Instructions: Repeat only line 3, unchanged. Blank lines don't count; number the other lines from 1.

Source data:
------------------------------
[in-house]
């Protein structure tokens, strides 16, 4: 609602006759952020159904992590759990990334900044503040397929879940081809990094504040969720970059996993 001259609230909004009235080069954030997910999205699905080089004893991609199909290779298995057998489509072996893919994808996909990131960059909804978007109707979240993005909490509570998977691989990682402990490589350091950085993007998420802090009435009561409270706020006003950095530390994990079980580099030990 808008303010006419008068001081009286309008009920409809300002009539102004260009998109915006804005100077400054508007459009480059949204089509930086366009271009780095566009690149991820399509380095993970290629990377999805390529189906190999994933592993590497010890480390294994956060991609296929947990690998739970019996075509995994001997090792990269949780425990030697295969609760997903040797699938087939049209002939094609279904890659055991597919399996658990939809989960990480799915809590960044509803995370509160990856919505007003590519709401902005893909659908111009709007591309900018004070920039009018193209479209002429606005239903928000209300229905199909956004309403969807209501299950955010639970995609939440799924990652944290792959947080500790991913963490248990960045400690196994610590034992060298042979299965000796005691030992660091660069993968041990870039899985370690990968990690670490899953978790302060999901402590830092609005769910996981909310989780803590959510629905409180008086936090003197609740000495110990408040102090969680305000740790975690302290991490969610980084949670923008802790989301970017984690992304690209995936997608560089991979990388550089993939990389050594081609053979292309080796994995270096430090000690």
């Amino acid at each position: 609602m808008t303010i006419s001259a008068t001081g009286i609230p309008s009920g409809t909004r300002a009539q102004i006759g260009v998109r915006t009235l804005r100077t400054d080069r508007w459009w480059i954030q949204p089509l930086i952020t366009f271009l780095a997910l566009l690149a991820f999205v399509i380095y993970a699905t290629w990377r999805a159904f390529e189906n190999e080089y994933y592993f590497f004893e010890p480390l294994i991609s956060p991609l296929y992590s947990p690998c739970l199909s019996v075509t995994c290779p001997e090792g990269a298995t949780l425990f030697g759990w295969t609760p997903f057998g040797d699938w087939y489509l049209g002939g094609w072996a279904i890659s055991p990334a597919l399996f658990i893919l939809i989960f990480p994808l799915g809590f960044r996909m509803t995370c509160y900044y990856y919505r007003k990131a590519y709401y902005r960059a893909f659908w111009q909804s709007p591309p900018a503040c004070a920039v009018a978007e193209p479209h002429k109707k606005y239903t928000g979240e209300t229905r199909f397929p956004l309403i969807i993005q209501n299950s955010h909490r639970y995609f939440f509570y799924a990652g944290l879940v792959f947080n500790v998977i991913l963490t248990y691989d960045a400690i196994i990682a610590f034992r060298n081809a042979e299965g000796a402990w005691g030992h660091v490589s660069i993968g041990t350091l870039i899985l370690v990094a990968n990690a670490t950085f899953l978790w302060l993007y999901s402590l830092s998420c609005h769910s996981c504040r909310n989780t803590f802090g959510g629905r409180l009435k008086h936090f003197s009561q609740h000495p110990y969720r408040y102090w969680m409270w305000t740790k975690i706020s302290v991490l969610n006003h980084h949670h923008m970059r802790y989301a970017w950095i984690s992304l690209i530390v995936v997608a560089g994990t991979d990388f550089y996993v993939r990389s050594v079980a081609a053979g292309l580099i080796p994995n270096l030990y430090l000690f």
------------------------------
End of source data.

């Amino acid at each position: 609602m808008t303010i006419s001259a008068t001081g009286i609230p309008s009920g409809t909004r300002a009539q102004i006759g260009v998109r915006t009235l804005r100077t400054d080069r508007w459009w480059i954030q949204p089509l930086i952020t366009f271009l780095a997910l566009l690149a991820f999205v399509i380095y993970a699905t290629w990377r999805a159904f390529e189906n190999e080089y994933y592993f590497f004893e010890p480390l294994i991609s956060p991609l296929y992590s947990p690998c739970l199909s019996v075509t995994c290779p001997e090792g990269a298995t949780l425990f030697g759990w295969t609760p997903f057998g040797d699938w087939y489509l049209g002939g094609w072996a279904i890659s055991p990334a597919l399996f658990i893919l939809i989960f990480p994808l799915g809590f960044r996909m509803t995370c509160y900044y990856y919505r007003k990131a590519y709401y902005r960059a893909f659908w111009q909804s709007p591309p900018a503040c004070a920039v009018a978007e193209p479209h002429k109707k606005y239903t928000g979240e209300t229905r199909f397929p956004l309403i969807i993005q209501n299950s955010h909490r639970y995609f939440f509570y799924a990652g944290l879940v792959f947080n500790v998977i991913l963490t248990y691989d960045a400690i196994i990682a610590f034992r060298n081809a042979e299965g000796a402990w005691g030992h660091v490589s660069i993968g041990t350091l870039i899985l370690v990094a990968n990690a670490t950085f899953l978790w302060l993007y999901s402590l830092s998420c609005h769910s996981c504040r909310n989780t803590f802090g959510g629905r409180l009435k008086h936090f003197s009561q609740h000495p110990y969720r408040y102090w969680m409270w305000t740790k975690i706020s302290v991490l969610n006003h980084h949670h923008m970059r802790y989301a970017w950095i984690s992304l690209i530390v995936v997608a560089g994990t991979d990388f550089y996993v993939r990389s050594v079980a081609a053979g292309l580099i080796p994995n270096l030990y430090l000690f």